We're good in the best of times. But how about the worst of times? Life brings adversity. Failing a test, not getting a job promotion. Not to mention something traumatic like a death in the family.
Whether these challenges become speed bumps or roadblocks depends on a person's ability to bounce back. In a word: resilience. That's not to say it's easy. Resilient people feel distress. It's what they do with it that makes all the difference. They learn from it. They grow.
Think of resilience as a muscle rather than a trait bestowed by nature in DNA — like the color of your eyes. Resilience is a way of behaving and thinking, and it can be developed. Parents can help kids build resilience. Here's what the research says. Start by letting kids know they matter. This is a key part of a stable relationship between a child and a parent.
Kids who are reassured that they matter — that they are important and needed — have better mental health, and they become more emotionally buoyant. Also relying on kids to a degree gives them a sense that they can trust themselves.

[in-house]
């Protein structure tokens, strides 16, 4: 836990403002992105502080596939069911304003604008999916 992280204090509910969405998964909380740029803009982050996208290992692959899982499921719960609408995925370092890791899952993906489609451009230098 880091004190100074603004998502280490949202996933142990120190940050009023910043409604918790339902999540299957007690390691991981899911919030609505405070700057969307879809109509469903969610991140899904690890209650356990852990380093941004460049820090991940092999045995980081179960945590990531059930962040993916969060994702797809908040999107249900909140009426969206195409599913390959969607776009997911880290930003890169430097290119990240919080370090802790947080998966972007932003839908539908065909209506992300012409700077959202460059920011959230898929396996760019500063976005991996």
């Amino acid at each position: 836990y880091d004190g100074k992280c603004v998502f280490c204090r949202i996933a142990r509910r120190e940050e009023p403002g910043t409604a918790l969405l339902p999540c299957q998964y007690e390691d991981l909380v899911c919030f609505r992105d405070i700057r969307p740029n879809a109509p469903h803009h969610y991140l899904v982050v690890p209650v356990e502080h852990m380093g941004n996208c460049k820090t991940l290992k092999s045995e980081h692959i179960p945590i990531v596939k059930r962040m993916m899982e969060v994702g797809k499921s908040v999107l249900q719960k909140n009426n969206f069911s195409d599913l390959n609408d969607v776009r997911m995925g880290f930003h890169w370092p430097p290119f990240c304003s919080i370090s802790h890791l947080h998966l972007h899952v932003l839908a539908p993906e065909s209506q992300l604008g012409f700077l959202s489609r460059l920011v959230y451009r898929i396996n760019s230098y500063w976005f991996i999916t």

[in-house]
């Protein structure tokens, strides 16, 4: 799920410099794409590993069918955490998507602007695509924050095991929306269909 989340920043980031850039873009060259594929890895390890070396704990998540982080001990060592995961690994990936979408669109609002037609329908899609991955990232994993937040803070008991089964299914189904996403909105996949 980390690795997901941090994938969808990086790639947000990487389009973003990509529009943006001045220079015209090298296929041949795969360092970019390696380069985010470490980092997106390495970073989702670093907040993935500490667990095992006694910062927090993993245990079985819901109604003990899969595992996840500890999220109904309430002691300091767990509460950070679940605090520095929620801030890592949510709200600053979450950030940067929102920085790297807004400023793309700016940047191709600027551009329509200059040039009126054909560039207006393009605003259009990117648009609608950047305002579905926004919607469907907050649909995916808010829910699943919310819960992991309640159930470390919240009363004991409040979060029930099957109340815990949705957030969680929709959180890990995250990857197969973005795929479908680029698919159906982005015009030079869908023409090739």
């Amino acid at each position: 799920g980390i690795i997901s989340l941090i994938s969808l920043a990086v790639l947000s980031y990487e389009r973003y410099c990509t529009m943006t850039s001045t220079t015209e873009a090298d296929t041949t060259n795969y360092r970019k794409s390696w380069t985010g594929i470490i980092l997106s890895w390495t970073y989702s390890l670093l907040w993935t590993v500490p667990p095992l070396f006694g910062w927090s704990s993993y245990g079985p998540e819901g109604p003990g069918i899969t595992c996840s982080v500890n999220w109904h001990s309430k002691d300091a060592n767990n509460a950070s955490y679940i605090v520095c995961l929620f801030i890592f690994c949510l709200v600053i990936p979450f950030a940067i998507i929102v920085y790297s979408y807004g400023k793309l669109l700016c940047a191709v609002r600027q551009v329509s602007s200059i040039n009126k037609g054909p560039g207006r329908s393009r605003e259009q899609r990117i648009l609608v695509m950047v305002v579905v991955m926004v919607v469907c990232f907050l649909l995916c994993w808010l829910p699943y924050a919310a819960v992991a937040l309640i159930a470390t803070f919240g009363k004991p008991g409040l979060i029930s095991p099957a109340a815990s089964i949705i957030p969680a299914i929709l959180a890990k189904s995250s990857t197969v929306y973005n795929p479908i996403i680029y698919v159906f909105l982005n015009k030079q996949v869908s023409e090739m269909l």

There actually can be a genetic factor to resilience, but it is not hardwired at birth. Studies show that supportive parenting can result in genetic modifications that biologically help a child cope with adversity. These genetic changes can be permanent or temporary.
Adults can develop a resilience, too, at any age. Experts say a big part of it is a state of mind. For example: Crises aren't insurmountable; they can be scaled. Accept that change is a part of living. Avoid blowing a failure or misfortune out of proportion.
It also is behavioral. For example: Set realistic goals, and take incremental steps: Ask yourself, "What's one thing I know I can do today that moves me toward my goals?" Take care of yourself. Exercise gets your brain and body ready.
If we're lucky — really lucky — we'll never have to test our resilience. But who floats through life without a few detours? If we handle adversity well, it makes us better. A little resilience goes a long way.